Cooperman warned that the longer the economy remains shut, the greater the risk of a depression.

Other marquee investors also have taken more defensive stances recently. Tudor Jones, who runs Tudor Investment Corp., told clients in early May he was investing in gold and had even put a small percentage of his firm’s assets in Bitcoin as he looked for havens. Meanwhile, Carl Icahn said in late April that he wasn’t buying stocks. Instead, he was hoarding cash and shorting commercial real estate.

Stock-picker Miller said in an email he’s changed his mind about the market’s prospects for the near future.

“The buying opportunity I talked about on CNBC on March 18 did not last as long as I thought it would,” Miller said. “After being up about 30% from the low on March 23, I would think a pause and some consolidation is in order.” He predicted the S&P 500 could fall 4% or 5% from its current level.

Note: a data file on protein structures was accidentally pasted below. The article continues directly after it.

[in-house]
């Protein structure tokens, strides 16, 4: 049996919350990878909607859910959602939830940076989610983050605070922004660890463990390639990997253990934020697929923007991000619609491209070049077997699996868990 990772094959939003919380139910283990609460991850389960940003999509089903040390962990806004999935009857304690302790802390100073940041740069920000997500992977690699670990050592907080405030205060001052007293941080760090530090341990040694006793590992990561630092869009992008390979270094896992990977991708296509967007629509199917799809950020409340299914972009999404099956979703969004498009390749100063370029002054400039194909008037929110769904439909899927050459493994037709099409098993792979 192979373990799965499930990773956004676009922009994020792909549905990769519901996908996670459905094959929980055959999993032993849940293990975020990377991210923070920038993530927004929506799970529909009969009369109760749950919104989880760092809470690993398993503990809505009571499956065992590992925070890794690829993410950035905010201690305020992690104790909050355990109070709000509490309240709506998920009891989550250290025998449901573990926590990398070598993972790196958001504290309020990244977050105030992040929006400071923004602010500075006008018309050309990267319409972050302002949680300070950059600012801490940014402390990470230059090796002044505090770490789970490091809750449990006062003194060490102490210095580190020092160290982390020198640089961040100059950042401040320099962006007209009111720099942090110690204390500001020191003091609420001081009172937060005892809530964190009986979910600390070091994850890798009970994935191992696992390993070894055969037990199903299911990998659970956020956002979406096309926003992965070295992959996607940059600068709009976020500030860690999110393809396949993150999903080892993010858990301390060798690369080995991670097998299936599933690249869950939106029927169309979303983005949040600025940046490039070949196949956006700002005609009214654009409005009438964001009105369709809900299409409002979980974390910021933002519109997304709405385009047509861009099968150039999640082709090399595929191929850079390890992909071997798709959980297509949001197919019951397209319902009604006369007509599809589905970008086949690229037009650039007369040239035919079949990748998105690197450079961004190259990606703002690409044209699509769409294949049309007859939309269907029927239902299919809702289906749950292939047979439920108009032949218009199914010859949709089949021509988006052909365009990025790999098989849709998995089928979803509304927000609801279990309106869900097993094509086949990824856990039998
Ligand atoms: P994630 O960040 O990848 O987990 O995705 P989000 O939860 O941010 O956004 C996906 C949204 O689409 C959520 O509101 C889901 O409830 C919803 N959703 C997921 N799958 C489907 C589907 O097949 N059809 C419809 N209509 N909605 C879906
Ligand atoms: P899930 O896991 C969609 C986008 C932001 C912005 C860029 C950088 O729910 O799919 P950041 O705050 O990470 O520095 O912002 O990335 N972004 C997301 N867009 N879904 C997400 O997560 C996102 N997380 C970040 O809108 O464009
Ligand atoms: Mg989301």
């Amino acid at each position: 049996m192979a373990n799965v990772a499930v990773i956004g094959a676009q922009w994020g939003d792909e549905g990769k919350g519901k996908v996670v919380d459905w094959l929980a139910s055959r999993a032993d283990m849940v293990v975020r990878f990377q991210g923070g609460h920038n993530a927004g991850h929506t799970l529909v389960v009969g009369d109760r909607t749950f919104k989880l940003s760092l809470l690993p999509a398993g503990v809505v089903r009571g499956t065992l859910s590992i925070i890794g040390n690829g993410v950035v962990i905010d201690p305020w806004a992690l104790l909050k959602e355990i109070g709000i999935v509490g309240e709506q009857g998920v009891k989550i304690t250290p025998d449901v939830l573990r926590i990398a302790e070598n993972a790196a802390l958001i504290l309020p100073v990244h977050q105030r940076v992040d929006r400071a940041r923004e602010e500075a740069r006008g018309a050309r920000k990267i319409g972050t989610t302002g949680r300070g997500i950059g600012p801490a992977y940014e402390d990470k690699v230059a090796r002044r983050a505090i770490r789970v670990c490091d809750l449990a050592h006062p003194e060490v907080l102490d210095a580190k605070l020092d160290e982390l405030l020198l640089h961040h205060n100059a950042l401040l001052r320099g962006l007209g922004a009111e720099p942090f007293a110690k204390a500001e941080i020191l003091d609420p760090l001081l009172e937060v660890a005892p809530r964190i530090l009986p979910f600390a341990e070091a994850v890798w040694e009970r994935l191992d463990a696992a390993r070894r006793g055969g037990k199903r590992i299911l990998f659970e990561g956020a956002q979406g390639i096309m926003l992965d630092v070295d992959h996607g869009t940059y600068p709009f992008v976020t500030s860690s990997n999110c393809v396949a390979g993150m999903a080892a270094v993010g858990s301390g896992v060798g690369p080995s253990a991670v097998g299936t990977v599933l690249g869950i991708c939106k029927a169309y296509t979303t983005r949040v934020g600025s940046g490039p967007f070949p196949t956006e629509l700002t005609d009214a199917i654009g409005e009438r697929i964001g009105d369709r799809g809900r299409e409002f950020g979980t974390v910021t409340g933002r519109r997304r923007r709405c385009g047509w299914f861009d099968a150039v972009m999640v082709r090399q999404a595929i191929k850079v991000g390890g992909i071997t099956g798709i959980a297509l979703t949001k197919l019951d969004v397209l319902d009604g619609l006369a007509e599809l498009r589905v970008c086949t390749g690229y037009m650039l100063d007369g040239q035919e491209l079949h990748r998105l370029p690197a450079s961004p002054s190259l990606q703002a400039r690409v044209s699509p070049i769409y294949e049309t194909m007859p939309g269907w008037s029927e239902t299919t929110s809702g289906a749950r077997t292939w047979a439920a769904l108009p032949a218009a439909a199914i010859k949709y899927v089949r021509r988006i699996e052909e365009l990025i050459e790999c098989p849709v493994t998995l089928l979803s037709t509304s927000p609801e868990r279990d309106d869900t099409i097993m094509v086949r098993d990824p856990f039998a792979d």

A few of the more bearish hedge fund managers already sounded the alarm earlier this year. Crispin Odey told clients in a March update that “nothing is immune from the slowdown.”

“By all means buy your favourite shares, I am not going to put you off,” he wrote. “But know that from here on you are now on the wrong side of history.”

Singer, the founder of Elliott Management, who on Feb. 1 told his staff to prepare for quarantines, told clients in mid-April -- while stocks were soaring -- that the outlook for equities was dire. Global stock markets could fall 50% or more from their February top, he said.

It’s not just fund managers. Billionaire Mark Cuban, who is part of a group chosen by Trump last month to help advise on reopening the economy, said he agreed with Druckenmiller about equities.

“Stocks are overvalued and the risk-reward isn’t there till we see a cohesive plan for testing from the government,” Cuban said in an email.

This article was provided by Bloomberg News.

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